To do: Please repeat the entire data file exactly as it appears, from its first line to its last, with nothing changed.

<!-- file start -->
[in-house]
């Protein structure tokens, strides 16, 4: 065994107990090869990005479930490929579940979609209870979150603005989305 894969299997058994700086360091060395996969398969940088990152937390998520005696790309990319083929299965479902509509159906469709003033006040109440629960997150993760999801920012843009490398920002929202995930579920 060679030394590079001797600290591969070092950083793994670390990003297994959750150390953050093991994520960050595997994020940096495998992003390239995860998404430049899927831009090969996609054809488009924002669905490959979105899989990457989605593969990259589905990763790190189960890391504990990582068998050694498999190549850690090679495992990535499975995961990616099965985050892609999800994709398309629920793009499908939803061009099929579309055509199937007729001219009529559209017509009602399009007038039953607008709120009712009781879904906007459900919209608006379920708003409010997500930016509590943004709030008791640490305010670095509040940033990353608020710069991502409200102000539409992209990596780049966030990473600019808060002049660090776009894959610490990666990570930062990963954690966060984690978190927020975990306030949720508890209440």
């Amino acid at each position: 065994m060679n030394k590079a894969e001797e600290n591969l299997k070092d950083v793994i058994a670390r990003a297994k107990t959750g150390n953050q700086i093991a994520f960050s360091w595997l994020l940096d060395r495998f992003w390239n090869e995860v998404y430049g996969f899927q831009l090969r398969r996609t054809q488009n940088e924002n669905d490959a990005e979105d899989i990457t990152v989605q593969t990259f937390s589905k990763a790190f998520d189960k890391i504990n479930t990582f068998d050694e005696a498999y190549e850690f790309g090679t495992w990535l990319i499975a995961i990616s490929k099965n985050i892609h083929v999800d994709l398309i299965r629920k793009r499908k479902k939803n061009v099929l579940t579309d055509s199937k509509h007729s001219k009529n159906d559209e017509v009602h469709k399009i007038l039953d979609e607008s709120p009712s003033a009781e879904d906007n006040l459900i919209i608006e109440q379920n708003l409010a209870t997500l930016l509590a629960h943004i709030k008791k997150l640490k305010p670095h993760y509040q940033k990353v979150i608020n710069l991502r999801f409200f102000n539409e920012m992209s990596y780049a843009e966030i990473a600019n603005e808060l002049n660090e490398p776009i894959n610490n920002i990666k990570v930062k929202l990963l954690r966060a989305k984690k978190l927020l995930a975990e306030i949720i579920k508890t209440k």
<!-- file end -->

[in-house]
């Protein structure tokens, strides 16, 4: 065994107990090869990005479930490929579940979609209870979150603005989305 894969299997058994700086360091060395996969398969940088990152937390998520005696790309990319083929299965479902509509159906469709003033006040109440629960997150993760999801920012843009490398920002929202995930579920 060679030394590079001797600290591969070092950083793994670390990003297994959750150390953050093991994520960050595997994020940096495998992003390239995860998404430049899927831009090969996609054809488009924002669905490959979105899989990457989605593969990259589905990763790190189960890391504990990582068998050694498999190549850690090679495992990535499975995961990616099965985050892609999800994709398309629920793009499908939803061009099929579309055509199937007729001219009529559209017509009602399009007038039953607008709120009712009781879904906007459900919209608006379920708003409010997500930016509590943004709030008791640490305010670095509040940033990353608020710069991502409200102000539409992209990596780049966030990473600019808060002049660090776009894959610490990666990570930062990963954690966060984690978190927020975990306030949720508890209440």
């Amino acid at each position: 065994m060679n030394k590079a894969e001797e600290n591969l299997k070092d950083v793994i058994a670390r990003a297994k107990t959750g150390n953050q700086i093991a994520f960050s360091w595997l994020l940096d060395r495998f992003w390239n090869e995860v998404y430049g996969f899927q831009l090969r398969r996609t054809q488009n940088e924002n669905d490959a990005e979105d899989i990457t990152v989605q593969t990259f937390s589905k990763a790190f998520d189960k890391i504990n479930t990582f068998d050694e005696a498999y190549e850690f790309g090679t495992w990535l990319i499975a995961i990616s490929k099965n985050i892609h083929v999800d994709l398309i299965r629920k793009r499908k479902k939803n061009v099929l579940t579309d055509s199937k509509h007729s001219k009529n159906d559209e017509v009602h469709k399009i007038l039953d979609e607008s709120p009712s003033a009781e879904d906007n006040l459900i919209i608006e109440q379920n708003l409010a209870t997500l930016l509590a629960h943004i709030k008791k997150l640490k305010p670095h993760y509040q940033k990353v979150i608020n710069l991502r999801f409200f102000n539409e920012m992209s990596y780049a843009e966030i990473a600019n603005e808060l002049n660090e490398p776009i894959n610490n920002i990666k990570v930062k929202l990963l954690r966060a989305k984690k978190l927020l995930a975990e306030i949720i579920k508890t209440k």